THE appearance of the present volume is the accomplishment of an object which I have long wished to see realized, but which I had hoped would be taken in hand by someone more fitted for the work than myself. It has seemed to me that a district so interesting and beautiful as that of Worksop, had claims to be made known by the aid both of pen and pencil, more widely than it has been in previous publications.
A complete history of Worksop is by no means attempted in these pages. In the prospectus which was issued some months ago, only a brief notice was promised of the town and neighbourhood; of its long line of ancient lords; of its ecclesiastical antecedents; and of its nearly forgotten antiquarian relics. In attempting to fulfil this promise, my aim throughout has been as far as possible to ensure correctness. By frequent visits to the British Museum, and by reference to other acknowledged sources of information, I have sought to verify every historical fact given, and I believe no statement of importance has been made without some competent authority having been consulted.
I have to regret that during the. time this work has been in preparation, one whose friendly suggestions were always welcome, has departed to his rest. I allude to Mr. John Holland, of Sheffield, the genial and amiable author of the "History of Worksop;" a book published in 1826, but which during the life of its author was never sufficiently appreciated.
To many helpers in the work my sincere thanks are due. Especially would I acknowledge my obligations to the Rev. J. Stacye, M.A., for his valuable assistance during the entire progress of the work, and for his admirable paper on "The Ancient History of Sherwood Forest." I would express my thanks also to the Venerable Archdeacon Trollope, for the free use of his valuable paper on the monastic remains, for all his good wishes, and for the loan of the wood engraving of the Worksop Priory Gatehouse; to C. Tylden-Wright, Esq., for his valuable chapter on the Geology of the district, and for the section which illustrates it; and to Captain A. E. Lawson Lowe for his pedigree of the early Lords of Worksop.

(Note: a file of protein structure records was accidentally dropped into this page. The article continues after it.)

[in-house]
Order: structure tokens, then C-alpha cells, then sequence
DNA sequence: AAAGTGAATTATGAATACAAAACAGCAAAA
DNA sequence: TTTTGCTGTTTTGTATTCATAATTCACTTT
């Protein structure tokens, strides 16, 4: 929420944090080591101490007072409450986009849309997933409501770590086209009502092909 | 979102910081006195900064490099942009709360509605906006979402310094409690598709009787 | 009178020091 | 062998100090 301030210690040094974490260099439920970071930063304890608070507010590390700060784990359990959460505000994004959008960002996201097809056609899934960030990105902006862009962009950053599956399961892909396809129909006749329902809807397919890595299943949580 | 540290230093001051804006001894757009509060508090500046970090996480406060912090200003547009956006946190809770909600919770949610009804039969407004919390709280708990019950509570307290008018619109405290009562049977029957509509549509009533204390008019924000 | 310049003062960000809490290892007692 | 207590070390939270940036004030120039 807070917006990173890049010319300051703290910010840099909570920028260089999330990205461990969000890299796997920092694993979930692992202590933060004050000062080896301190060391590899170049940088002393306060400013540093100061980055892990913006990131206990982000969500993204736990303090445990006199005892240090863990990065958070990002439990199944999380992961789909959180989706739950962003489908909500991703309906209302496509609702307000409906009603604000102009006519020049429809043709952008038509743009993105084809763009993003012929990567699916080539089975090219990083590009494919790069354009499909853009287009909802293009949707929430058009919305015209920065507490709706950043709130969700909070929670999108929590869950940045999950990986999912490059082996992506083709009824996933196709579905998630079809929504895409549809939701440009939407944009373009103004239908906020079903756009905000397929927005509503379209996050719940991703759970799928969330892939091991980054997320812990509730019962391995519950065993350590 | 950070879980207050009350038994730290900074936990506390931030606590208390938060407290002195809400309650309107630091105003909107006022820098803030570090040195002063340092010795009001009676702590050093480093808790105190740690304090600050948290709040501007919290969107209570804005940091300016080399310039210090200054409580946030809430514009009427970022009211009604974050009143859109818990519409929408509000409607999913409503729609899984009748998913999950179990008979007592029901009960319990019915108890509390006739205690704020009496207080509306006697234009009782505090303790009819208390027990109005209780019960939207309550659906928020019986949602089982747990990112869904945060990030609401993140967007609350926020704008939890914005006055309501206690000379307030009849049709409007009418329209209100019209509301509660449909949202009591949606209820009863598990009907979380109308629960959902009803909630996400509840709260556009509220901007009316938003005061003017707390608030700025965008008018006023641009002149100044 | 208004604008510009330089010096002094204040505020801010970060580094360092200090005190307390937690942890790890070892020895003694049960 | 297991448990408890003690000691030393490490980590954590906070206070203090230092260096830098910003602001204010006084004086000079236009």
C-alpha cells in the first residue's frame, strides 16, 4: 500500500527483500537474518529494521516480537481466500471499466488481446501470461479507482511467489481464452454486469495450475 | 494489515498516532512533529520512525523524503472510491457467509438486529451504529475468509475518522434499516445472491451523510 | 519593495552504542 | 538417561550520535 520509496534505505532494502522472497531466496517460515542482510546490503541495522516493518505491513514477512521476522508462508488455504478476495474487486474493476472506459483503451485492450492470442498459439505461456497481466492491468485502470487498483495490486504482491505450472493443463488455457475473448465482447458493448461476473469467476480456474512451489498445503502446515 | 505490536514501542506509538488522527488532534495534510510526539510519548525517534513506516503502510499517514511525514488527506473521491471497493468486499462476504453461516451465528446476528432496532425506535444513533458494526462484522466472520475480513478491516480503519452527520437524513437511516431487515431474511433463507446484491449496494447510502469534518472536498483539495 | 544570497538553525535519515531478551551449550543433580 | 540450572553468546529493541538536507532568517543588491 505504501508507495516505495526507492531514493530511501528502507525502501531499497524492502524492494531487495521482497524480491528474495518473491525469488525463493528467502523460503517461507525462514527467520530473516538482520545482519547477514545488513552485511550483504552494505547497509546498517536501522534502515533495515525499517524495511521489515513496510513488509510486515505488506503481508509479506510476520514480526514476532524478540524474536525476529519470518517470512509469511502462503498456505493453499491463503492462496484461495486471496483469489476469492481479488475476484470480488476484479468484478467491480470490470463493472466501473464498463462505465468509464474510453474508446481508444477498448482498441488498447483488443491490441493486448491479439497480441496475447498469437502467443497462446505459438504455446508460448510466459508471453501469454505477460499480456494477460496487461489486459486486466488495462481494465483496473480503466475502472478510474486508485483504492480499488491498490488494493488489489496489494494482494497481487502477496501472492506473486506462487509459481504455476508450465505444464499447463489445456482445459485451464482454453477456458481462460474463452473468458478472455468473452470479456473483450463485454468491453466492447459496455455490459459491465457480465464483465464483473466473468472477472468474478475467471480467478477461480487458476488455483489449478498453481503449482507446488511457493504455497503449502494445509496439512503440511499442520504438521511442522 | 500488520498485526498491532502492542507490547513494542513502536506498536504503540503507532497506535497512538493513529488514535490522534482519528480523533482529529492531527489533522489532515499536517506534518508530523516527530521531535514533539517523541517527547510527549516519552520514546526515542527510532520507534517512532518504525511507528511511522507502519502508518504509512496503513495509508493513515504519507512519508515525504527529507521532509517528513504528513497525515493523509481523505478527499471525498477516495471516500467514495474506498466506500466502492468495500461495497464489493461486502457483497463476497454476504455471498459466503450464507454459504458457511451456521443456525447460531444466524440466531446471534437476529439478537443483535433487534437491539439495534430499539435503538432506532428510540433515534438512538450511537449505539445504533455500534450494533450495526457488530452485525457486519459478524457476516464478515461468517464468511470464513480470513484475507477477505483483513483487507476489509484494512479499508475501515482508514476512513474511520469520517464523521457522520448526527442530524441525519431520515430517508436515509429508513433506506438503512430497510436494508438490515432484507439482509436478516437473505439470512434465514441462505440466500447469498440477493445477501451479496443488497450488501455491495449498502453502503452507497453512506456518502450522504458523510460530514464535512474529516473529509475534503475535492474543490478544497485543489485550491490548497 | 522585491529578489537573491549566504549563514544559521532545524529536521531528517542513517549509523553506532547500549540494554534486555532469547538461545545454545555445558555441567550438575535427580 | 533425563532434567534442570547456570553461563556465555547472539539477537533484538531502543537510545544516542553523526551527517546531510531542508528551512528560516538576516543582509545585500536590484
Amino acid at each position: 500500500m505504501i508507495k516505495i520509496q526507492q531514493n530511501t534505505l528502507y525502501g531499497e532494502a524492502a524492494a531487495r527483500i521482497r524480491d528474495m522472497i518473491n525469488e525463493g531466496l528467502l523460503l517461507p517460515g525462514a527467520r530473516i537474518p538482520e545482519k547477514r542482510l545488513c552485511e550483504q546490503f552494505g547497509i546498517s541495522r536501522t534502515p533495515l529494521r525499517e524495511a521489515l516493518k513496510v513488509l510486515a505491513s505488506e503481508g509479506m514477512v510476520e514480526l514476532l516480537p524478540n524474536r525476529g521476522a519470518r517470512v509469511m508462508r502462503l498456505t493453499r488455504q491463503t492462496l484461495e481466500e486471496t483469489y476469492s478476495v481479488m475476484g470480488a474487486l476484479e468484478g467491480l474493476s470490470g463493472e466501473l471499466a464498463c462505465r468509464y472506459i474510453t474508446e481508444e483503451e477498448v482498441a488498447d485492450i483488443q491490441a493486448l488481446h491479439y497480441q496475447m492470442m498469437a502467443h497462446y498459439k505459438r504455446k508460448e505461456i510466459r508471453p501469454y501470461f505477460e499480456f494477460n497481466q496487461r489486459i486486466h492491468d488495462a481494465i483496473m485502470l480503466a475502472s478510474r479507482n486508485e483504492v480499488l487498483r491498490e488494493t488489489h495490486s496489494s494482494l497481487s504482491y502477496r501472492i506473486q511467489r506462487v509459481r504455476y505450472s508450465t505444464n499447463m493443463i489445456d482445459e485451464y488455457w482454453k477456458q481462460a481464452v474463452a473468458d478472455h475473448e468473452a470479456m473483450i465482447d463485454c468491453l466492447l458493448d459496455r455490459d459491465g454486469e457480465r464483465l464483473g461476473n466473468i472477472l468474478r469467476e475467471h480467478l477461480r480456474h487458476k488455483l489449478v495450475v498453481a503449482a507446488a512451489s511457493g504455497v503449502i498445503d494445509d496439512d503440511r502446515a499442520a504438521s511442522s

I would also thankfully acknowledge the kindness of William Howitt, in allowing me to make use of his chapter on Sherwood Forest in his work "The Rural Life of England?" To W. J. Sterland, Esq., I am gratefully indebted for his interesting chapter on the Zoology of the Forest; to R. E. Brameld, Esq., for his valuable list of the Lepidoptera; and also to my old friend Dr. Spencer T. Hall, "the Sherwood Forester," for recounting the glories of his native realm, "The Land of Robin Hood."
My old friends Christopher Thomson and Charles Reece Pemberton I cannot thank. They have passed away from this life. But their memories remain fresh in the minds of those who had the pleasure of their acquaintance. I never think of the latter without pleasurably calling to mind how he used to return from his rambles in the woods around Worksop, decorated from head to foot with ferns and evergreens.
To Earl Manvers I am specially grateful for his kindness in granting me the use of the MSS. in his possession, and which are quoted in the following pages as the "Thoresby MS."
To H. R. Gilson, Esq., I am thankfully indebted for his kindly arranging the papers of our old friend John Bohler, on the Flora of the Forest, and for his correcting the proof sheets of that chapter.
I think the illustrations will commend themselves to persons of taste. I have adhered to no particular style, but have adopted that in each case which I thought would produce the best results. In connection with these, my thanks are due to H. R. Page, Esq., for his skilful drawing on wood of the "Old Ship Inn;" to Theophilus Smith, Esq., for his draw ing on wood of the "Servants' Hall, at Rufford Abbey," from a water-colour drawing by the late Christopher Thomson; this latter drawing is in the possession of John Guest, Esq., of Rotherham, to whom my thanks are due for its loan. For the several drawings on wood by Mr. Sidney Starr, and for those of the Forest scenery by W. H. J. Boot, Esq., I also tender my thanks.
My thanks are due and are cheerfully tendered to the Curators of the Bodleian Library, for their courtesy in granting me the use of the engraved plate in their possession, of the facsimile of lease.
The aid and countenance of so many able contributors give me the confidence to hope that the volume now issued will meet with the approval of the reader. That it may minister to the instruction as well as the gratification of those into whose hands it may fall, is my wish. How far this wish may be realized, I know not. I can only add, that I have done my best to render the work worthy of the perusal, and to make it a befitting companion of those who, when visiting Worksop and its neighbourhood, may desire to know something of the past history of places, the beauties of which excite their present interest.
Worksop, December, 1874.